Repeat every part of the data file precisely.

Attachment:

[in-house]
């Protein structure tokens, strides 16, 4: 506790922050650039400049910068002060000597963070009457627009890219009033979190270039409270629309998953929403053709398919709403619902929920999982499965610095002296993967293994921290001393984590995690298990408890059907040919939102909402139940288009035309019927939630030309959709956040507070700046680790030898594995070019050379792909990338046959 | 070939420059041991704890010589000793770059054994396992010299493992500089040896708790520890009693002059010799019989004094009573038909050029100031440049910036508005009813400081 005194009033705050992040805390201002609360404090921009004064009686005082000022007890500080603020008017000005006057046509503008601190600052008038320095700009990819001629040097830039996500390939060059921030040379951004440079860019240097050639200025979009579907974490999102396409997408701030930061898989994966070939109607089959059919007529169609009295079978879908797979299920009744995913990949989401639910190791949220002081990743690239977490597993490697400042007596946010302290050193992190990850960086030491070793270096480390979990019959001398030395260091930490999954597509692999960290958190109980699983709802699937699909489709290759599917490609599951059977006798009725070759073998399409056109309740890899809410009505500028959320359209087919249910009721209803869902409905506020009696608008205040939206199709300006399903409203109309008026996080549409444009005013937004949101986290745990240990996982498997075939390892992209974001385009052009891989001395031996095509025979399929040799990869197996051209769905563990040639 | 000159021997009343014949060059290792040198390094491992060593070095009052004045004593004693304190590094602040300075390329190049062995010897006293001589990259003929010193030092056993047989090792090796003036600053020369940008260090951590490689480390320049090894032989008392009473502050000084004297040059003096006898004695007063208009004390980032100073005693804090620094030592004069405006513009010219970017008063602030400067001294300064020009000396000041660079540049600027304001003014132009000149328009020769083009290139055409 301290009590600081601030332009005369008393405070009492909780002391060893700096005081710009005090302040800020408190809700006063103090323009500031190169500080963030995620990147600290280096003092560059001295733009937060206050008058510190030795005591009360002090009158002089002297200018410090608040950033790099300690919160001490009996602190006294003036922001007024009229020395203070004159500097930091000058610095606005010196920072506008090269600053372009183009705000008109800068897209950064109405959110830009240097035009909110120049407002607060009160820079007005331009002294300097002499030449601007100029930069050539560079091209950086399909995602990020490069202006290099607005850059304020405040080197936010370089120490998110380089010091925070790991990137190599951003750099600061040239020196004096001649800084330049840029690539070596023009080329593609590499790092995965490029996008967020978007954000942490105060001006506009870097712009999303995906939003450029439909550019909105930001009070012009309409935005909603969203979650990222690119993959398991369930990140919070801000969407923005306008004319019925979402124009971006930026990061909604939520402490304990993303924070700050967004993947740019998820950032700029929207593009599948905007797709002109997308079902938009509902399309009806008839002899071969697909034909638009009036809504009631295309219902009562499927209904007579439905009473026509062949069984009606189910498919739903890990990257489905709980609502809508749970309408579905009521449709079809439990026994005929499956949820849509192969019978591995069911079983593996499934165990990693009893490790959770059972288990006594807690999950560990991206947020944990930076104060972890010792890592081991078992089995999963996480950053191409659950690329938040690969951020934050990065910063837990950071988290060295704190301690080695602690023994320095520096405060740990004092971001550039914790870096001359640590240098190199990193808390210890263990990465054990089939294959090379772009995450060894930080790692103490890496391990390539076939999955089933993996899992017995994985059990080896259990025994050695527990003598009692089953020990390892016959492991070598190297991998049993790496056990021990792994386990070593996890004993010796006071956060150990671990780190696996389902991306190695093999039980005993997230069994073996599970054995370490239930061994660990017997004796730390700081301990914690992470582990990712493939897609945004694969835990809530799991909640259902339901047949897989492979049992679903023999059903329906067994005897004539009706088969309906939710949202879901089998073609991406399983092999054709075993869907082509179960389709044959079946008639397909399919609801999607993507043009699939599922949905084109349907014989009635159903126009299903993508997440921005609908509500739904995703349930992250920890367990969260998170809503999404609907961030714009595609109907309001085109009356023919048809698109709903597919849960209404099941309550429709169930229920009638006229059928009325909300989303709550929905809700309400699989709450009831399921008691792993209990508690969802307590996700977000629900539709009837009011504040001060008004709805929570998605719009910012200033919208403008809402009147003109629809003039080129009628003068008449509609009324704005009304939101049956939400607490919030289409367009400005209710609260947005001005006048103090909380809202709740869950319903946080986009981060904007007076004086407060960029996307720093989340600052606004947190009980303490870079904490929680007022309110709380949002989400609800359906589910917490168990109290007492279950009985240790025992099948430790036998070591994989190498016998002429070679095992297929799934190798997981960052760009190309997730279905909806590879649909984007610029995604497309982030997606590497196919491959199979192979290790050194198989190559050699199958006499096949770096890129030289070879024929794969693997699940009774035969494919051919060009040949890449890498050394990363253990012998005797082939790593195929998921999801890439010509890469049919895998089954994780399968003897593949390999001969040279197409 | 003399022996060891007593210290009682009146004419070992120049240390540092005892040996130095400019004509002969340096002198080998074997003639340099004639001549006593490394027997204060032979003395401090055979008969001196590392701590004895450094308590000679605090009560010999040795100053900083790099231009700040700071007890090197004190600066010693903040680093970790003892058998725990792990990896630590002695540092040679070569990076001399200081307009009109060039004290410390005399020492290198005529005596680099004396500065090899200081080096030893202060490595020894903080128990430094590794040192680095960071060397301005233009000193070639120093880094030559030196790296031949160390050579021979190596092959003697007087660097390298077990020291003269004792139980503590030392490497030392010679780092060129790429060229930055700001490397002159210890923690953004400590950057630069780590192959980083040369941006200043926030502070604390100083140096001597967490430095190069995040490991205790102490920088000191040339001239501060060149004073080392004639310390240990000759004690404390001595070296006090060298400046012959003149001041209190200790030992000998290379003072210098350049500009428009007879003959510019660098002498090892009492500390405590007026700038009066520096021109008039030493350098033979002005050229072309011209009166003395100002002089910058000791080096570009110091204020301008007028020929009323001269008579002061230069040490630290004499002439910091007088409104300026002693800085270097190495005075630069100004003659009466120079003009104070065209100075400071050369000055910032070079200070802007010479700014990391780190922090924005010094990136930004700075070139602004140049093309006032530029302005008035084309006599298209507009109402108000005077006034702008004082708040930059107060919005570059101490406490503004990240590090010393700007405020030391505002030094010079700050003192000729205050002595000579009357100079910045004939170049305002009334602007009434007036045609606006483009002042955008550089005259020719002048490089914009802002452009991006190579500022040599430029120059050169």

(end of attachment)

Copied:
[in-house]
């Protein structure tokens, strides 16, 4: 506790922050650039400049910068002060000597963070009457627009890219009033979190270039409270629309998953929403053709398919709403619902929920999982499965610095002296993967293994921290001393984590995690298990408890059907040919939102909402139940288009035309019927939630030309959709956040507070700046680790030898594995070019050379792909990338046959 | 070939420059041991704890010589000793770059054994396992010299493992500089040896708790520890009693002059010799019989004094009573038909050029100031440049910036508005009813400081 005194009033705050992040805390201002609360404090921009004064009686005082000022007890500080603020008017000005006057046509503008601190600052008038320095700009990819001629040097830039996500390939060059921030040379951004440079860019240097050639200025979009579907974490999102396409997408701030930061898989994966070939109607089959059919007529169609009295079978879908797979299920009744995913990949989401639910190791949220002081990743690239977490597993490697400042007596946010302290050193992190990850960086030491070793270096480390979990019959001398030395260091930490999954597509692999960290958190109980699983709802699937699909489709290759599917490609599951059977006798009725070759073998399409056109309740890899809410009505500028959320359209087919249910009721209803869902409905506020009696608008205040939206199709300006399903409203109309008026996080549409444009005013937004949101986290745990240990996982498997075939390892992209974001385009052009891989001395031996095509025979399929040799990869197996051209769905563990040639 | 000159021997009343014949060059290792040198390094491992060593070095009052004045004593004693304190590094602040300075390329190049062995010897006293001589990259003929010193030092056993047989090792090796003036600053020369940008260090951590490689480390320049090894032989008392009473502050000084004297040059003096006898004695007063208009004390980032100073005693804090620094030592004069405006513009010219970017008063602030400067001294300064020009000396000041660079540049600027304001003014132009000149328009020769083009290139055409 301290009590600081601030332009005369008393405070009492909780002391060893700096005081710009005090302040800020408190809700006063103090323009500031190169500080963030995620990147600290280096003092560059001295733009937060206050008058510190030795005591009360002090009158002089002297200018410090608040950033790099300690919160001490009996602190006294003036922001007024009229020395203070004159500097930091000058610095606005010196920072506008090269600053372009183009705000008109800068897209950064109405959110830009240097035009909110120049407002607060009160820079007005331009002294300097002499030449601007100029930069050539560079091209950086399909995602990020490069202006290099607005850059304020405040080197936010370089120490998110380089010091925070790991990137190599951003750099600061040239020196004096001649800084330049840029690539070596023009080329593609590499790092995965490029996008967020978007954000942490105060001006506009870097712009999303995906939003450029439909550019909105930001009070012009309409935005909603969203979650990222690119993959398991369930990140919070801000969407923005306008004319019925979402124009971006930026990061909604939520402490304990993303924070700050967004993947740019998820950032700029929207593009599948905007797709002109997308079902938009509902399309009806008839002899071969697909034909638009009036809504009631295309219902009562499927209904007579439905009473026509062949069984009606189910498919739903890990990257489905709980609502809508749970309408579905009521449709079809439990026994005929499956949820849509192969019978591995069911079983593996499934165990990693009893490790959770059972288990006594807690999950560990991206947020944990930076104060972890010792890592081991078992089995999963996480950053191409659950690329938040690969951020934050990065910063837990950071988290060295704190301690080695602690023994320095520096405060740990004092971001550039914790870096001359640590240098190199990193808390210890263990990465054990089939294959090379772009995450060894930080790692103490890496391990390539076939999955089933993996899992017995994985059990080896259990025994050695527990003598009692089953020990390892016959492991070598190297991998049993790496056990021990792994386990070593996890004993010796006071956060150990671990780190696996389902991306190695093999039980005993997230069994073996599970054995370490239930061994660990017997004796730390700081301990914690992470582990990712493939897609945004694969835990809530799991909640259902339901047949897989492979049992679903023999059903329906067994005897004539009706088969309906939710949202879901089998073609991406399983092999054709075993869907082509179960389709044959079946008639397909399919609801999607993507043009699939599922949905084109349907014989009635159903126009299903993508997440921005609908509500739904995703349930992250920890367990969260998170809503999404609907961030714009595609109907309001085109009356023919048809698109709903597919849960209404099941309550429709169930229920009638006229059928009325909300989303709550929905809700309400699989709450009831399921008691792993209990508690969802307590996700977000629900539709009837009011504040001060008004709805929570998605719009910012200033919208403008809402009147003109629809003039080129009628003068008449509609009324704005009304939101049956939400607490919030289409367009400005209710609260947005001005006048103090909380809202709740869950319903946080986009981060904007007076004086407060960029996307720093989340600052606004947190009980303490870079904490929680007022309110709380949002989400609800359906589910917490168990109290007492279950009985240790025992099948430790036998070591994989190498016998002429070679095992297929799934190798997981960052760009190309997730279905909806590879649909984007610029995604497309982030997606590497196919491959199979192979290790050194198989190559050699199958006499096949770096890129030289070879024929794969693997699940009774035969494919051919060009040949890449890498050394990363253990012998005797082939790593195929998921999801890439010509890469049919895998089954994780399968003897593949390999001969040279197409 | 003399022996060891007593210290009682009146004419070992120049240390540092005892040996130095400019004509002969340096002198080998074997003639340099004639001549006593490394027997204060032979003395401090055979008969001196590392701590004895450094308590000679605090009560010999040795100053900083790099231009700040700071007890090197004190600066010693903040680093970790003892058998725990792990990896630590002695540092040679070569990076001399200081307009009109060039004290410390005399020492290198005529005596680099004396500065090899200081080096030893202060490595020894903080128990430094590794040192680095960071060397301005233009000193070639120093880094030559030196790296031949160390050579021979190596092959003697007087660097390298077990020291003269004792139980503590030392490497030392010679780092060129790429060229930055700001490397002159210890923690953004400590950057630069780590192959980083040369941006200043926030502070604390100083140096001597967490430095190069995040490991205790102490920088000191040339001239501060060149004073080392004639310390240990000759004690404390001595070296006090060298400046012959003149001041209190200790030992000998290379003072210098350049500009428009007879003959510019660098002498090892009492500390405590007026700038009066520096021109008039030493350098033979002005050229072309011209009166003395100002002089910058000791080096570009110091204020301008007028020929009323001269008579002061230069040490630290004499002439910091007088409104300026002693800085270097190495005075630069100004003659009466120079003009104070065209100075400071050369000055910032070079200070802007010479700014990391780190922090924005010094990136930004700075070139602004140049093309006032530029302005008035084309006599298209507009109402108000005077006034702008004082708040930059107060919005570059101490406490503004990240590090010393700007405020030391505002030094010079700050003192000729205050002595000579009357100079910045004939170049305002009334602007009434007036045609606006483009002042955008550089005259020719002048490089914009802002452009991006190579500022040599430029120059050169």